Q I just had one follow-up on that. You are familiar with the President's itinerary over the next two days, I'm sure. Is he going to be seeing any neighborhoods or downtown areas that were hit hard by the hurricane? What will he be seeing?
MS. PERINO: I think I answered that question for you yesterday, which is that one of the reasons that the President wanted to come to New Orleans is to show everybody by his coming here that New Orleans is now back in a position that it can host a meeting with three world leaders at their annual summit. So he'll be meeting with community leaders. I think there's going to be some schoolchildren that will be at the airport. But it will not be a visit where he's going to tour a lot of the damage.
Q I didn't know if the downtown area -- wind damage and so forth -- maybe there were some things that the section he's in that they have been recovering from that maybe wouldn't be obvious to us who don't live there.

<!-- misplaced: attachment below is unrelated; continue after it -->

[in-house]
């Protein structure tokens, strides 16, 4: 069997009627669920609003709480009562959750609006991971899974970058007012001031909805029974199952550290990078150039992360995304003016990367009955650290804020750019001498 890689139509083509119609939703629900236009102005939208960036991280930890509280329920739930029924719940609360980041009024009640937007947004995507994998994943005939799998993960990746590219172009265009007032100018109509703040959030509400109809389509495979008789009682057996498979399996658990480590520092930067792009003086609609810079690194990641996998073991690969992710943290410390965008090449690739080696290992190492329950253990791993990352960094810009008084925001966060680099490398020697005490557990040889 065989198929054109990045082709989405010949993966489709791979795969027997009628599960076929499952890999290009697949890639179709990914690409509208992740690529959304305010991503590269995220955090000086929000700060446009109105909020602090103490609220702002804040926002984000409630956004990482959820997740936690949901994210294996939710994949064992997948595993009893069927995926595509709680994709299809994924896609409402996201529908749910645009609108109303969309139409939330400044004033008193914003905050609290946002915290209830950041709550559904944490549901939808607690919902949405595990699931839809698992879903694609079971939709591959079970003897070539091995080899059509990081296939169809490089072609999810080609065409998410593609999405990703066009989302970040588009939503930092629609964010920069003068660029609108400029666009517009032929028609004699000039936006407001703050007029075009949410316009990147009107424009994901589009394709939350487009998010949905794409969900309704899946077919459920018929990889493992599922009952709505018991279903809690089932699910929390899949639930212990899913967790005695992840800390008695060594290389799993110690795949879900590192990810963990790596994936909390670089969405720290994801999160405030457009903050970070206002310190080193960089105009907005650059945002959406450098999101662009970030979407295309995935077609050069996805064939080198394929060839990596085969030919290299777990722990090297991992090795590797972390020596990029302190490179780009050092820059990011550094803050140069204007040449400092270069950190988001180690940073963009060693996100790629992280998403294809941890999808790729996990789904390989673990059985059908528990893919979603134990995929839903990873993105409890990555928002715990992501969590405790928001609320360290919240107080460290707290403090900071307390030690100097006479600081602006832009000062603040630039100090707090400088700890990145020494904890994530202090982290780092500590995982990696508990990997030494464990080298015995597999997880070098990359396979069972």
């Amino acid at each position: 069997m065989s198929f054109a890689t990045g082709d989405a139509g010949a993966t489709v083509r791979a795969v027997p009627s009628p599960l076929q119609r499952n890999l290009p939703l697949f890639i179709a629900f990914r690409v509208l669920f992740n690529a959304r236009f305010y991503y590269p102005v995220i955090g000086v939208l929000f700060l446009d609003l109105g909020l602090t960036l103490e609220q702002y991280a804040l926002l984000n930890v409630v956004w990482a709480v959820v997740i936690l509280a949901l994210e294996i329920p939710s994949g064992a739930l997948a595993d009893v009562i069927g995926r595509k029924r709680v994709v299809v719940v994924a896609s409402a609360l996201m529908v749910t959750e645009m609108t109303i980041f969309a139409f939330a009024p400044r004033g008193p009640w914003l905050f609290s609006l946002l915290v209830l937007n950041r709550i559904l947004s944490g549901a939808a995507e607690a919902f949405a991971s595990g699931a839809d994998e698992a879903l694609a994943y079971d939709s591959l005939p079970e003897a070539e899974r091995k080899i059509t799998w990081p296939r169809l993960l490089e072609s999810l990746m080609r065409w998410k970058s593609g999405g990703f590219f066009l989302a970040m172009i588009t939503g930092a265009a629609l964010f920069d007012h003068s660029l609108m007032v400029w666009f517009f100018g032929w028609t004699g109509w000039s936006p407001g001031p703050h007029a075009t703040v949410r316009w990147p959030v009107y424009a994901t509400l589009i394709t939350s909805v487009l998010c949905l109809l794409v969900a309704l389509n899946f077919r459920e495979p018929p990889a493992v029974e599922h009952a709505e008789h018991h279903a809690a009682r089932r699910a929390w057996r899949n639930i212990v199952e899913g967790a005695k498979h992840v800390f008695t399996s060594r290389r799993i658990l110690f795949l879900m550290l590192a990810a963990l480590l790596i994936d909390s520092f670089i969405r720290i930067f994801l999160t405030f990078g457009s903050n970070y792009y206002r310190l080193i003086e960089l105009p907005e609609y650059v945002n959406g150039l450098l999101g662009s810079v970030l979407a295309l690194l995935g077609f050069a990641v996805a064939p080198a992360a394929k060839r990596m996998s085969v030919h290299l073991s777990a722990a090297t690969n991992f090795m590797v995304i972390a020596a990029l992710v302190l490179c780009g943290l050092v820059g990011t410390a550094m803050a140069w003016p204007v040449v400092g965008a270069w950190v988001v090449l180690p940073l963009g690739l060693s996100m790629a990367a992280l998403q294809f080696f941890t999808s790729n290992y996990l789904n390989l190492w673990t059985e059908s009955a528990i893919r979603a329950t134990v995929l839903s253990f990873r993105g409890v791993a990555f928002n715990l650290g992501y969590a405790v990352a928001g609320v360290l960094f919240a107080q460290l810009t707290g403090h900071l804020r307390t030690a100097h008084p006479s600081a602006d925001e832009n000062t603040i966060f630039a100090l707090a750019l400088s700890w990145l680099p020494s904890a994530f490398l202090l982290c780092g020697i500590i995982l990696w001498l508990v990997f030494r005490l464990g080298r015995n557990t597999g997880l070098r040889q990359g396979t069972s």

MR. CONWAY: I could tell you this. If you go downtown you'll still see some parts that are damaged, and no one is trying to hide that fact. Part of this is tied into the city's master plan, where they're sitting down with community associations and everybody else targeting what are the priorities.
As far the President's activity, probably the most important use of his time while he's down here with the community is actually having these sit-down discussions with community leaders. They are very passionate and very opinionated about what's going on, and they will express that to him. And he has asked for that feedback. He has actively asked for that feedback for the past two years, and he's gotten that directly and also through Chairman Powell. Chairman Powell would be down here all the time, walking the streets. The General is going to be the same way; absolutely dedicated to it.
These community leaders -- and I would encourage you to go out and find them and talk to them, who are participating in these events -- it's a mix of opinion, it's a mix of political affiliation, it's a mix of background. It is a fantastic story. Please do them the service of talking to them.